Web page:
Updated: Apr 16, 2020
Have you ever felt so overwhelmed by change or an unexpected event that your heart began to race, your body felt tense, or your breathing was faster? Chances are you felt stress.
Most people feel stress at some point in their life. Why is it so common? Stress is your body’s response to a challenging event, unexpected outcome, uncertainty, and change. It’s our physiological reaction to stressors. Weddings, health scares, job loss, break ups, and many other life events can lead to stress.
Stress is not all bad. Like many other bodily functions and emotions, stress is a natural response. When we experience (or perceive) a threat our sympathetic nervous system – also known as our fight or flight response takes over to protect us. It prepares us to take action (or inaction – freeze) to keep us safe. Hormones such as adrenalin and cortisol are released through our body, our heart beats faster to push blood to our muscles and vital organs, our lungs expand to take in more breaths increasing our alertness, and our pupils dilate so that we can focus our attention and mobilize our muscles to prepare to take action. These functions help protect us from threats in the environment. For example, when a vehicle is fast approaching, we can quickly jump out of the way without even thinking. Our stress response can help us focus and execute a task at hand. This is why athletes or even students during exams may actually benefit from a stress response.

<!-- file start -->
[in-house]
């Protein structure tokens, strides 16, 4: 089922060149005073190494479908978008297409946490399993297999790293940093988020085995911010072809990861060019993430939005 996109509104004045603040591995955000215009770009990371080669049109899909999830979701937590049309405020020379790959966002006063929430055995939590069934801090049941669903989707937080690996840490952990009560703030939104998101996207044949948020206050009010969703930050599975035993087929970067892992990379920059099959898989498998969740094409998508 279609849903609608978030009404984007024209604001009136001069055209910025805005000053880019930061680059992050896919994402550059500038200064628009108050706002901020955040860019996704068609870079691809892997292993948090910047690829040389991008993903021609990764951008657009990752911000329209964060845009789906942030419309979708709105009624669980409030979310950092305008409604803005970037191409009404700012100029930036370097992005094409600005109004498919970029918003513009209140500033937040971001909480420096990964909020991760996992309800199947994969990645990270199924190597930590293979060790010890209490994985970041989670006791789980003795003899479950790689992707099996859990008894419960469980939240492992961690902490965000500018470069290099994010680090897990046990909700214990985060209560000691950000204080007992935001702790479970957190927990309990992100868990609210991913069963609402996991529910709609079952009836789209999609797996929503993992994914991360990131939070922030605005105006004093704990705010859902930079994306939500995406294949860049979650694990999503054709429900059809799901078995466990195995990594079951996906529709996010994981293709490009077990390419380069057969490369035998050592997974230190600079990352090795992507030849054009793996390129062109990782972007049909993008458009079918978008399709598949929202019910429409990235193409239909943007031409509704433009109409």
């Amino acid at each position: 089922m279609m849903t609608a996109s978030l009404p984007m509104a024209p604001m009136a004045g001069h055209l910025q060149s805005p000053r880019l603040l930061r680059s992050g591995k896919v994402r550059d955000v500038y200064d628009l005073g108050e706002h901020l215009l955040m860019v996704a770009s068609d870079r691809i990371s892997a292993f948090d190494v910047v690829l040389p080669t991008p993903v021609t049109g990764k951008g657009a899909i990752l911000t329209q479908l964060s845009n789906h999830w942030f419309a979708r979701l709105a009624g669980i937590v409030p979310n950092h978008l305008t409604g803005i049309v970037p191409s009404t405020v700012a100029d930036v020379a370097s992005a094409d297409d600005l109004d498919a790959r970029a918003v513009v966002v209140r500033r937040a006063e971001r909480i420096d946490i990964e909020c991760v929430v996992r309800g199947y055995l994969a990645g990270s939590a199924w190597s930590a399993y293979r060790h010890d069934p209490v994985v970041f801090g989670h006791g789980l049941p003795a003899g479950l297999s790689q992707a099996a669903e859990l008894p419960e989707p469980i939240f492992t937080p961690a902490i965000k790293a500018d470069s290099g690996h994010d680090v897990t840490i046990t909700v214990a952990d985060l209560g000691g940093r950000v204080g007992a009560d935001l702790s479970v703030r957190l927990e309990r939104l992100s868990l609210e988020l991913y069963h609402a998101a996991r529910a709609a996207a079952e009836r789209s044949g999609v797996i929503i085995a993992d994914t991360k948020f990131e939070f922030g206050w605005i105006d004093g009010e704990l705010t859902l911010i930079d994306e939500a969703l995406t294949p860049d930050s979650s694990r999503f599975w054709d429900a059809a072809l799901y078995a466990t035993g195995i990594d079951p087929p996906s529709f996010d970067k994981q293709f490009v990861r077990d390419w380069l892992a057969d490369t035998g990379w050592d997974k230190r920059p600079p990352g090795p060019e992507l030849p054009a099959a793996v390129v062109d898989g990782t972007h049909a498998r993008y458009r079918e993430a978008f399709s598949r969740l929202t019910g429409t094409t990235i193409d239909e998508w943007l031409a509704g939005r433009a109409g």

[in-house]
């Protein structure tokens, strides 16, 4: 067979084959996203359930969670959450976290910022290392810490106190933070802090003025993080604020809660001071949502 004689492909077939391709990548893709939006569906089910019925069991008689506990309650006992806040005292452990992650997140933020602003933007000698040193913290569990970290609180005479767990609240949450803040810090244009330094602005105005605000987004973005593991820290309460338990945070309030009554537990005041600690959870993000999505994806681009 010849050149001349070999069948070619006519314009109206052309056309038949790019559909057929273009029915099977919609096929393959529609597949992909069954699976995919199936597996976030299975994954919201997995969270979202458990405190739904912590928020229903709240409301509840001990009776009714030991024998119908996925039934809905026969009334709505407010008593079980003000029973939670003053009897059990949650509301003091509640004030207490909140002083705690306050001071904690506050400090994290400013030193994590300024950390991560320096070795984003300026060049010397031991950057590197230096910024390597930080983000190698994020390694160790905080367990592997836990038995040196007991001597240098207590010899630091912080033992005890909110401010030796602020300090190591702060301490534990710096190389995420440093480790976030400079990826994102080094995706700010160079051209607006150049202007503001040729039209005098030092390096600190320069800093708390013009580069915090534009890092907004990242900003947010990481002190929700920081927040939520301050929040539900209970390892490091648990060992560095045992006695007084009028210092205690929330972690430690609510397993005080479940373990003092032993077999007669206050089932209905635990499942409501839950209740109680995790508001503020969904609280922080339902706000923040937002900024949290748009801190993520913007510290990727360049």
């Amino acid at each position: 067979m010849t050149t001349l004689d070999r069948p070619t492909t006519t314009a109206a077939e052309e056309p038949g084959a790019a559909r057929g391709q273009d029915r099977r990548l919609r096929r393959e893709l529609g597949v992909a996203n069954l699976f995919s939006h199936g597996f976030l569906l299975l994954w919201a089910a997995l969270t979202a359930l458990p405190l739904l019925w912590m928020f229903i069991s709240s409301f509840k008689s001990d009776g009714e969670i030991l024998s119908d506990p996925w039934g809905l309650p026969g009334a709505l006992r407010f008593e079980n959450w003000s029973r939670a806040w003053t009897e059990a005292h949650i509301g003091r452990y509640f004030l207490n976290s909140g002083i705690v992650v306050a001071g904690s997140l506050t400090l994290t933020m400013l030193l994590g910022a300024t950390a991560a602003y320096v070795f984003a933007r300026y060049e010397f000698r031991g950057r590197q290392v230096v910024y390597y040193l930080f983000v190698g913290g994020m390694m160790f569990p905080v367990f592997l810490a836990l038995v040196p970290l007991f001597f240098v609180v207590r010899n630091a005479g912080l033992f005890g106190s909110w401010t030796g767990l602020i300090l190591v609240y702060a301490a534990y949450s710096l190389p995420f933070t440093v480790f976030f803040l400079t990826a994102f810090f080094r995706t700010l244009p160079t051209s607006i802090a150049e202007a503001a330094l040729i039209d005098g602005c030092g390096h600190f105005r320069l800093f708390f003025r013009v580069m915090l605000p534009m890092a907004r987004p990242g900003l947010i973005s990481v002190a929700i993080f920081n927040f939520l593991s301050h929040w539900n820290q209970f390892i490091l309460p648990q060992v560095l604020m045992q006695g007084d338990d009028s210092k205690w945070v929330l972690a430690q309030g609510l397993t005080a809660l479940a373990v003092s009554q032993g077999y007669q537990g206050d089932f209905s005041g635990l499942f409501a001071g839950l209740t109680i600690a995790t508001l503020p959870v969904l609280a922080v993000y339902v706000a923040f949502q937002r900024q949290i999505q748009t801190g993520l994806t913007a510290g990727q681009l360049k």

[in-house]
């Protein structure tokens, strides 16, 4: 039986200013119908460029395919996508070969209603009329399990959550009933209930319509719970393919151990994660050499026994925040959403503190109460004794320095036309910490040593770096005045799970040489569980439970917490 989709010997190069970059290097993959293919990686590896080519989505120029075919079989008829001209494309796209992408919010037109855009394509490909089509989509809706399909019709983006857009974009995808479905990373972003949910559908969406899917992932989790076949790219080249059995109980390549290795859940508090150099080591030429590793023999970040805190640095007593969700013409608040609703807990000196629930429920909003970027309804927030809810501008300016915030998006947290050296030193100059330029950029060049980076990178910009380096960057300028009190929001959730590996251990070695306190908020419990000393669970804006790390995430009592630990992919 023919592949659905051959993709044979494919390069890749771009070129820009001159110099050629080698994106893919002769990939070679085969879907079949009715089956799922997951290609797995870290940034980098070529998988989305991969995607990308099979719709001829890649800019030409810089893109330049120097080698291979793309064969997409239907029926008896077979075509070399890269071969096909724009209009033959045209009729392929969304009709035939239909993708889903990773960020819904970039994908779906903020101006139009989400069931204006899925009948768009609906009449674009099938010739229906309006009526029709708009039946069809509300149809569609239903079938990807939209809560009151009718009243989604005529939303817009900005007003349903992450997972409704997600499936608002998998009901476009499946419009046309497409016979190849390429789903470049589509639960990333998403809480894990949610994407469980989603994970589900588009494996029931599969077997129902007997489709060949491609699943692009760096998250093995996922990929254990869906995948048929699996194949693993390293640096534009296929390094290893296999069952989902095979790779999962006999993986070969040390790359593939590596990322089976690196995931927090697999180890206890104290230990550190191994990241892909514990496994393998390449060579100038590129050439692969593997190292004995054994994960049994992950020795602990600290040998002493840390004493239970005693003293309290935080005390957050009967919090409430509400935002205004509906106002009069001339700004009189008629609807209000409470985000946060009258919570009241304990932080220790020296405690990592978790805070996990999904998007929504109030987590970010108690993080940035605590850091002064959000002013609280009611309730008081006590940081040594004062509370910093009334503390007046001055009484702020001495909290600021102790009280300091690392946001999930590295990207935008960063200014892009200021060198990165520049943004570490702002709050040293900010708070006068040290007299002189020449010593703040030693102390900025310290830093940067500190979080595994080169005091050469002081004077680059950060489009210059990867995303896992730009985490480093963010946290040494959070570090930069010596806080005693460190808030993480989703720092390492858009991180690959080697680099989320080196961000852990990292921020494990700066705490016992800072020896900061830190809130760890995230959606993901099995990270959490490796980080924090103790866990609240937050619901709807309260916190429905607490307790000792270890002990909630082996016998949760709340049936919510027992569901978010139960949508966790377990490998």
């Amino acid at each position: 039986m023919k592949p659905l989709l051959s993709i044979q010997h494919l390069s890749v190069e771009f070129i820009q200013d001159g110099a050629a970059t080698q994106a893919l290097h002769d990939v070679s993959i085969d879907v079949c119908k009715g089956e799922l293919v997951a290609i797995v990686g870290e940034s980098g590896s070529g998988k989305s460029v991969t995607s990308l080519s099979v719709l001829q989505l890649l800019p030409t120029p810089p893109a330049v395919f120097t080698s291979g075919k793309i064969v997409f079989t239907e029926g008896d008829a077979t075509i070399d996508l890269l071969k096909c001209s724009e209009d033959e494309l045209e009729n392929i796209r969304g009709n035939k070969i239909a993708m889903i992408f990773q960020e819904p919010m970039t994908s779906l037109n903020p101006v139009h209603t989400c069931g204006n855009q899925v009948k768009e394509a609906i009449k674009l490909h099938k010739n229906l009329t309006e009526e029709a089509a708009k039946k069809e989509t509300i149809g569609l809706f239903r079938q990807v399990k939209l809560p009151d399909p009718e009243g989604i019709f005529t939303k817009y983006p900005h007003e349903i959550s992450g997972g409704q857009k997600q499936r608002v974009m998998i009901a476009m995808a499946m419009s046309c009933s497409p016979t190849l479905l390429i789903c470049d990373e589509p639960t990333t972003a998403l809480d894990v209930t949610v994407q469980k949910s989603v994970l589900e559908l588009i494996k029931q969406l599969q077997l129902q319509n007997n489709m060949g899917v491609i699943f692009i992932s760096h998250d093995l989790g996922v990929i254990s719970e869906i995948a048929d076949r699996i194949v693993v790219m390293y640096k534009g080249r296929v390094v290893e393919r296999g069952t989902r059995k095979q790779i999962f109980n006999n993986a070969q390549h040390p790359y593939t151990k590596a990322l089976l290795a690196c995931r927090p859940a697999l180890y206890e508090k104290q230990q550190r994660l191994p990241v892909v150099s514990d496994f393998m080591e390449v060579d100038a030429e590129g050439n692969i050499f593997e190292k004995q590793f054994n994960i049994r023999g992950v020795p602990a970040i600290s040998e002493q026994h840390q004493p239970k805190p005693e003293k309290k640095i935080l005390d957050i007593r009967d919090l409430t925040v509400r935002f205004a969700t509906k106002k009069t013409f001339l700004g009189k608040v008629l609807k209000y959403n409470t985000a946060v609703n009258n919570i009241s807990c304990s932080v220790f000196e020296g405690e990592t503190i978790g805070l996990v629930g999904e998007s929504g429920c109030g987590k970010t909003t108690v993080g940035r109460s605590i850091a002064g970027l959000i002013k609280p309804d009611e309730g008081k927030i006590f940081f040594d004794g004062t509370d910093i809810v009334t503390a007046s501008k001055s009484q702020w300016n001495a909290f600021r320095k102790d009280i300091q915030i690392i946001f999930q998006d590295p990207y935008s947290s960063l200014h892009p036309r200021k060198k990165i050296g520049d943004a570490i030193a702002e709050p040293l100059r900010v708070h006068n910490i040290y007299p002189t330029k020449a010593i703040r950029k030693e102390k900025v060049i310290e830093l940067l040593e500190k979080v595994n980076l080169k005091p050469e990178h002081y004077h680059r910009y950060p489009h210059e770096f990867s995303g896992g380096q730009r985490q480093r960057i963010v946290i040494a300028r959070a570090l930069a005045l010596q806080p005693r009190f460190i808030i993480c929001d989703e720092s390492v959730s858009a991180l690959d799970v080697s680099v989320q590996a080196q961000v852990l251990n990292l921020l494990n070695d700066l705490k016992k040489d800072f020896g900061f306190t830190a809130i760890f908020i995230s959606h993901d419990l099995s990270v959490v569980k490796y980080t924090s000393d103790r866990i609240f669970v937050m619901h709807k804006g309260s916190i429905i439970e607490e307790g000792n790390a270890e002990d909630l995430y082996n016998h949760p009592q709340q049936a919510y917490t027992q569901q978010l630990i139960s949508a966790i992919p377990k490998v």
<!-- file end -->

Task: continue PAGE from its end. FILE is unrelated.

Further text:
Like most things, however, in excess stress can become problematic. Our bodies are not made to sustain a stress response over prolonged periods of time. Chronic stress or repeated exposure to stressors can lead to overactivation of our stress response system resulting in a host of health problems including heart disease and anxiety.
So how do you manage stress? Read the next blog post: 3 Tips for Managing Stress.
Note: This post is intended to provide general information. It is not medical advice or a substitute for seeking your own medical advice. Consulting with your own healthcare professional regarding your specific situation is needed to properly diagnose and treat any health issue.